Johnson also said the IBR team won’t be seeking a final Coast Guard permit until 2025 or 2026, near the end of the design phase. Wheeler pressed him about what would happen if the Coast Guard and Federal Aviation Administration disagreed, or if the Coast Guard mandated a height that would make the bridge too steep for light rail.

"Conversations would then probably go to the political arena," Johnson replied, adding that the dispute would likely be worked out at the federal level.

The program’s current cost estimates are still based on the totals calculated for the CRC, adjusted for inflation. In response to a question from commissioner Carmen Rubio, Johnson said the IBR would release a more detailed financial plan and cost estimate in November or December.

Commissioner Jo Ann Hardesty touted several aspects of the preliminary design, such as the inclusion of light rail and the reduction to one set of auxiliary lanes instead of the two that had been proposed for the CRC, for a total of eight lanes instead of 10.

She urged her colleagues to approve the preliminary design as a starting point. The vote doesn’t commit the council to supporting a single specific design, she said, and there will be more opportunities for input during the rest of the design process.

"There are a lot of ways that this could go off the rail, but it certainly shouldn’t go off the rail for the first vote," she said.

RELATED: City of Portland plans to revisit I-5 Rose Quarter Improvement Project

Back on board with the Rose Quarter project

The council also voted at Wednesday’s meeting to enter into an agreement with the Oregon Department of Transportation (ODOT) to assist with the Rose Quarter Improvement Project. The city’s involvement is relatively small, but the agreement is symbolically significant because, as noted in the impact statement, it represents "the beginning of re-engagement" with the project.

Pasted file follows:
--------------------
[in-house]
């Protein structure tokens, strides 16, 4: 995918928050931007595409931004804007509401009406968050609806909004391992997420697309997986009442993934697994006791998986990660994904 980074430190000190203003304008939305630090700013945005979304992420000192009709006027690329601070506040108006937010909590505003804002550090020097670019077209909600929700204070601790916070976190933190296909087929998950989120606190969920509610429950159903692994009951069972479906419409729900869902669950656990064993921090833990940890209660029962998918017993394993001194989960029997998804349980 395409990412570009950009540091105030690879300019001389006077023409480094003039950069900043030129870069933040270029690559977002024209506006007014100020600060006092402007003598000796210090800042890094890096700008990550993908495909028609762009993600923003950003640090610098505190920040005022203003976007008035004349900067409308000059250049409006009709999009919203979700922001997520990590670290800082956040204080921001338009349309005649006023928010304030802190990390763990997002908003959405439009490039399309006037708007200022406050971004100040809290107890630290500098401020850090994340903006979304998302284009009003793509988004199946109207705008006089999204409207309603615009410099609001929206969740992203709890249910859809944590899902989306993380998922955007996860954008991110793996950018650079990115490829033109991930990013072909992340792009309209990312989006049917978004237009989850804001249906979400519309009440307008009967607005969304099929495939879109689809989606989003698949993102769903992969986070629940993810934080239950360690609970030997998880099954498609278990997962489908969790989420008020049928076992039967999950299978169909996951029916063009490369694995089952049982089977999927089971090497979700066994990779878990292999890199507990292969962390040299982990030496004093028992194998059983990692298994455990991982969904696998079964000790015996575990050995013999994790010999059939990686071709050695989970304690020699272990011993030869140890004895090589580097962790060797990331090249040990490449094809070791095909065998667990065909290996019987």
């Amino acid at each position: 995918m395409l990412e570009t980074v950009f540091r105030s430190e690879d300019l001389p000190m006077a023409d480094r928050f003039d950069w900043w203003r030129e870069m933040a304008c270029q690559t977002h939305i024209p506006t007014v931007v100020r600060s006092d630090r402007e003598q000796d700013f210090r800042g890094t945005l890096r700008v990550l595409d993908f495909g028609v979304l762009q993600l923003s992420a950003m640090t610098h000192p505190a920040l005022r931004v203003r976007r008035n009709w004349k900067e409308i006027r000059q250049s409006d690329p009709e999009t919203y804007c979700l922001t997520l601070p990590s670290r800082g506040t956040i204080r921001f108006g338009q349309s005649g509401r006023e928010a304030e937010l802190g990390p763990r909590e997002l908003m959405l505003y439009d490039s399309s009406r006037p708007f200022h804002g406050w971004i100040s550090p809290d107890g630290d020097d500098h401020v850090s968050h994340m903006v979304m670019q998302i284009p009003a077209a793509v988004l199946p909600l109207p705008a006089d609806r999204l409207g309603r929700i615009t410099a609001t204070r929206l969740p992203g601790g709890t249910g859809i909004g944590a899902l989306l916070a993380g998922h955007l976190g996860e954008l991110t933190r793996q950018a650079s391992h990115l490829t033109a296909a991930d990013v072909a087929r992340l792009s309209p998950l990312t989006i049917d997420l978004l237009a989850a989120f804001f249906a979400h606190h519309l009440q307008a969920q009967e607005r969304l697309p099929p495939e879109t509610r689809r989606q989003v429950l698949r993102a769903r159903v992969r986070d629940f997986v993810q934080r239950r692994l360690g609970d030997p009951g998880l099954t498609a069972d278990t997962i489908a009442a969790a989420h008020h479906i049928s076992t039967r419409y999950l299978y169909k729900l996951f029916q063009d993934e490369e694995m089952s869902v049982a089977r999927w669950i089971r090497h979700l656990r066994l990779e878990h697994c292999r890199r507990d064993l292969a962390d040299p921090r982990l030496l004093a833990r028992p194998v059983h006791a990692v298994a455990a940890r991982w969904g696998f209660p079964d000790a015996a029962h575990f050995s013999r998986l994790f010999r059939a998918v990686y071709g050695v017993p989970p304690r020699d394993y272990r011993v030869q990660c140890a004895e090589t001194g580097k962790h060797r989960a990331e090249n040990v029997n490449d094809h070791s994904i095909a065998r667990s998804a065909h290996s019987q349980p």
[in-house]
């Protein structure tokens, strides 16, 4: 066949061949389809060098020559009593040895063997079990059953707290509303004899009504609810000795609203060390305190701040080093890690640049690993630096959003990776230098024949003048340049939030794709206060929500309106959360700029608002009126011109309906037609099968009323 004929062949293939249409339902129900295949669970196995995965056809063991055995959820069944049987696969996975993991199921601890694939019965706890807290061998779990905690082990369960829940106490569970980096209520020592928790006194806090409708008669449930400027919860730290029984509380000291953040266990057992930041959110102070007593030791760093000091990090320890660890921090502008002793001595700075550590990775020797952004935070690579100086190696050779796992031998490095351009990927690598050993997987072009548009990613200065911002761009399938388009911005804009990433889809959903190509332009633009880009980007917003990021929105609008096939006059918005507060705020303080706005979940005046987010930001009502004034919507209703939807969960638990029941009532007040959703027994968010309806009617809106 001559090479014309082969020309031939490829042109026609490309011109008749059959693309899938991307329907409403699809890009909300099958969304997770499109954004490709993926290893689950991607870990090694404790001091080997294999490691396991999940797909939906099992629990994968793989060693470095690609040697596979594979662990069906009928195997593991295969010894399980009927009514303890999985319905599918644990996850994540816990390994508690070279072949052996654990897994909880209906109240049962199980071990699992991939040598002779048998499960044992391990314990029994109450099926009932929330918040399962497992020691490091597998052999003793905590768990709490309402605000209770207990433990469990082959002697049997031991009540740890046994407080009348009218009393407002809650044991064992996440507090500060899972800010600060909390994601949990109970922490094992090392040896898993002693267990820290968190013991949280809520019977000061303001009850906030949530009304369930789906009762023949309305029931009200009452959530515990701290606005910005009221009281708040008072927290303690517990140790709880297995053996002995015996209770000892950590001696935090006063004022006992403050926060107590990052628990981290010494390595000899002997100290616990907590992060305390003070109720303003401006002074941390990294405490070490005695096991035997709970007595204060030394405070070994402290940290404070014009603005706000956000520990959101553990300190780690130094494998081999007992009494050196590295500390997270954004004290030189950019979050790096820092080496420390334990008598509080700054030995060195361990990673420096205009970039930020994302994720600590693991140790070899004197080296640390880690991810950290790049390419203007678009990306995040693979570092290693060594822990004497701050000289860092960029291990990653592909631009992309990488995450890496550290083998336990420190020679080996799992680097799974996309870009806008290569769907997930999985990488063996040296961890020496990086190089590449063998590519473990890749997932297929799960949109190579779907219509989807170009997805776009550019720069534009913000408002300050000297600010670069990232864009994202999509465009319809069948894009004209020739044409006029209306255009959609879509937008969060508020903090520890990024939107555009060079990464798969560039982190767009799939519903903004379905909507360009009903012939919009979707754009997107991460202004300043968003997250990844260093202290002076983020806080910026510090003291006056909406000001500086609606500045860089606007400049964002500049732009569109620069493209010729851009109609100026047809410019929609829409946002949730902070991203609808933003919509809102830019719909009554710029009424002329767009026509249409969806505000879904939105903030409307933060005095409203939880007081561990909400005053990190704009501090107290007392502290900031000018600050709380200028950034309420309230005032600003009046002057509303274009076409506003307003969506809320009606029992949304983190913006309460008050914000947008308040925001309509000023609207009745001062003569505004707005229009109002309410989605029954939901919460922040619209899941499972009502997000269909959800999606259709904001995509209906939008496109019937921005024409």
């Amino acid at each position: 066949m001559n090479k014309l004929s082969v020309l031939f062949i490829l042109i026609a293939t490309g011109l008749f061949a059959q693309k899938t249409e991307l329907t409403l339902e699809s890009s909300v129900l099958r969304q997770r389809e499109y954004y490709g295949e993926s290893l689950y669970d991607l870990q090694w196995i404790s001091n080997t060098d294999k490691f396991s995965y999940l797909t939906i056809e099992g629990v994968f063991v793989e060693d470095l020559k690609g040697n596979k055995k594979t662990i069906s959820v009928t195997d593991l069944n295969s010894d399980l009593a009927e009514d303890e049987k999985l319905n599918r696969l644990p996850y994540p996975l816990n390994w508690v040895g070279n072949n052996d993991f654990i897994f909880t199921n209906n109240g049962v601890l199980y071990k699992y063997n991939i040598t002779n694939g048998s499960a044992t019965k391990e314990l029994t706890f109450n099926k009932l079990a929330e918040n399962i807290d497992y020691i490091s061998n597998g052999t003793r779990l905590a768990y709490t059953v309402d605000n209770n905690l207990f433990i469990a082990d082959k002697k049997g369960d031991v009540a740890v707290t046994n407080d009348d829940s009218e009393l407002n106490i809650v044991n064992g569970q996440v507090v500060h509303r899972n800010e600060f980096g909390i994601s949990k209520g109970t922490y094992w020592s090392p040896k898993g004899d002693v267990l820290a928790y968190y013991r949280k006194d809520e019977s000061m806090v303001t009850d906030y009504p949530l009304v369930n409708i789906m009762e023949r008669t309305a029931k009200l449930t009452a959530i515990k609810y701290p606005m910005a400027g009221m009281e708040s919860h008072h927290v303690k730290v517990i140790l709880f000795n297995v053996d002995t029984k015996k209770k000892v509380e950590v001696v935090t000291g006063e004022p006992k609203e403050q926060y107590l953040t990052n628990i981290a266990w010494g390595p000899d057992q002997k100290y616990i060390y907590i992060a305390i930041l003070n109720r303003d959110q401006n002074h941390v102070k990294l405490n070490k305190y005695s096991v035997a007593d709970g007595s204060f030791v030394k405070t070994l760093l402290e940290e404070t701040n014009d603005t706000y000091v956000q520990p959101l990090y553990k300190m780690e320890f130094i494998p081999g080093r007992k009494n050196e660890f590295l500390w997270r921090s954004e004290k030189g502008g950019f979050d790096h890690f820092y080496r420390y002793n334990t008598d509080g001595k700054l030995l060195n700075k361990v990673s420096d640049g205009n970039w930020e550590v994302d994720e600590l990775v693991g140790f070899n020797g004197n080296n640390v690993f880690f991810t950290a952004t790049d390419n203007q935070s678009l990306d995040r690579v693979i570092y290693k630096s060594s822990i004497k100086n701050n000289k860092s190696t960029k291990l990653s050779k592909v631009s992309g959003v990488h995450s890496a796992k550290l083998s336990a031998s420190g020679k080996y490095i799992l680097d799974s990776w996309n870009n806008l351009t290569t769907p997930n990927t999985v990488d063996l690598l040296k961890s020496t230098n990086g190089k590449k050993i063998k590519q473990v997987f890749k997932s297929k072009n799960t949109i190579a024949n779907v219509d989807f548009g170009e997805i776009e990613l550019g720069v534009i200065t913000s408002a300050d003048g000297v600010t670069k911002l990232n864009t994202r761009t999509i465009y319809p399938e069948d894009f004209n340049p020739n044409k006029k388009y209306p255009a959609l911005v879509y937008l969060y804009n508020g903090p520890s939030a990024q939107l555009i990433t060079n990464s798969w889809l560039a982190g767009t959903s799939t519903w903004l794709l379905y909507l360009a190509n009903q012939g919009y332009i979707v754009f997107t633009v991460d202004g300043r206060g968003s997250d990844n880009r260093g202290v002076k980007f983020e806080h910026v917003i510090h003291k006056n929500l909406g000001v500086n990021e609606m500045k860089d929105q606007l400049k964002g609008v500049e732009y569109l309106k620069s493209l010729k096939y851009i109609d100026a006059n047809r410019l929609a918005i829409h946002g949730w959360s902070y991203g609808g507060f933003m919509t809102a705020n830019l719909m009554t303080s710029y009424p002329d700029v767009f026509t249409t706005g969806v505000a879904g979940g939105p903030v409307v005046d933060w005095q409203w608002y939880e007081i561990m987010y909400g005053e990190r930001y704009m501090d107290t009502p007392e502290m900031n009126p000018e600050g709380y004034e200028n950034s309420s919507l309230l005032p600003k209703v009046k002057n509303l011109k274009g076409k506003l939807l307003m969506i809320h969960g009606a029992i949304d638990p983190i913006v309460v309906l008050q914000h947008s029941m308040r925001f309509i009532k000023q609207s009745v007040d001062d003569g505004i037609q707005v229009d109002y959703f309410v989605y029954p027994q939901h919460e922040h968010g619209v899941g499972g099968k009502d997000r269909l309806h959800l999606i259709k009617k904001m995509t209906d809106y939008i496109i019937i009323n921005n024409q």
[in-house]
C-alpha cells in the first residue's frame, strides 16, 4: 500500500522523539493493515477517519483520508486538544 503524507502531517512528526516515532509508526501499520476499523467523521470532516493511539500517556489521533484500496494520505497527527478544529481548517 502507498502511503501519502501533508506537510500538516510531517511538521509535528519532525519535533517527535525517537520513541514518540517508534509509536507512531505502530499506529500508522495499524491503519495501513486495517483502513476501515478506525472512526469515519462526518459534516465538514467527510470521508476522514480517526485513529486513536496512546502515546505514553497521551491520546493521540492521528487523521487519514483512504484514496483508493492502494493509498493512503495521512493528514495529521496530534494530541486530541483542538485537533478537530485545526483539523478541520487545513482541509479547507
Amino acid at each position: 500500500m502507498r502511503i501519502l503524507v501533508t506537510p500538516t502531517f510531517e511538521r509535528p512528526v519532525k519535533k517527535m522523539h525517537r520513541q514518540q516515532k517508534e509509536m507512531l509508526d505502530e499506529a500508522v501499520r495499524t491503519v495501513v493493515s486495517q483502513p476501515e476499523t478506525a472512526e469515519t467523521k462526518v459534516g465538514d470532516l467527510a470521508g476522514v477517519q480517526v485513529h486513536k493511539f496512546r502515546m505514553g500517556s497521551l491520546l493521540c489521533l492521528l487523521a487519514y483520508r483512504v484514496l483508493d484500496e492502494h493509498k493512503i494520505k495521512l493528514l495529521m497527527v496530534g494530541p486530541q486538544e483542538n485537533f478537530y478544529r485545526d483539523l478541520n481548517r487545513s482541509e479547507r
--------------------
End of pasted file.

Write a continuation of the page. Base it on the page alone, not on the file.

The council ordered city bureaus to suspend all work on the project in July 2020 after the nonprofit Albina Vision Trust accused ODOT of failing to meaningfully engage with the group’s suggestions to make sure the project would repair the harms caused by the original construction of the Rose Quarter segment of I-5, which tore through the historically Black Albina neighborhood.

Gov. Kate Brown convened a series of meetings with stakeholders and community groups last summer to find a way to get the project back on track, and the groups recommended a new design called "Hybrid 3" that expands and strengthens the project’s proposed freeway caps through the Rose Quarter, reconnecting more of the neighborhood and allowing new construction on top of the caps.

"Buildable highway covers were not part of ODOT’s original plan," Hardesty said on Wednesday. "They had proposed three-and-a-half acres of bits and pieces over I-5. With Hybrid 3, we have gained eight acres that will do more than just cover I-5. These acres provide the kind of city street grid that other Portland neighborhoods take for granted."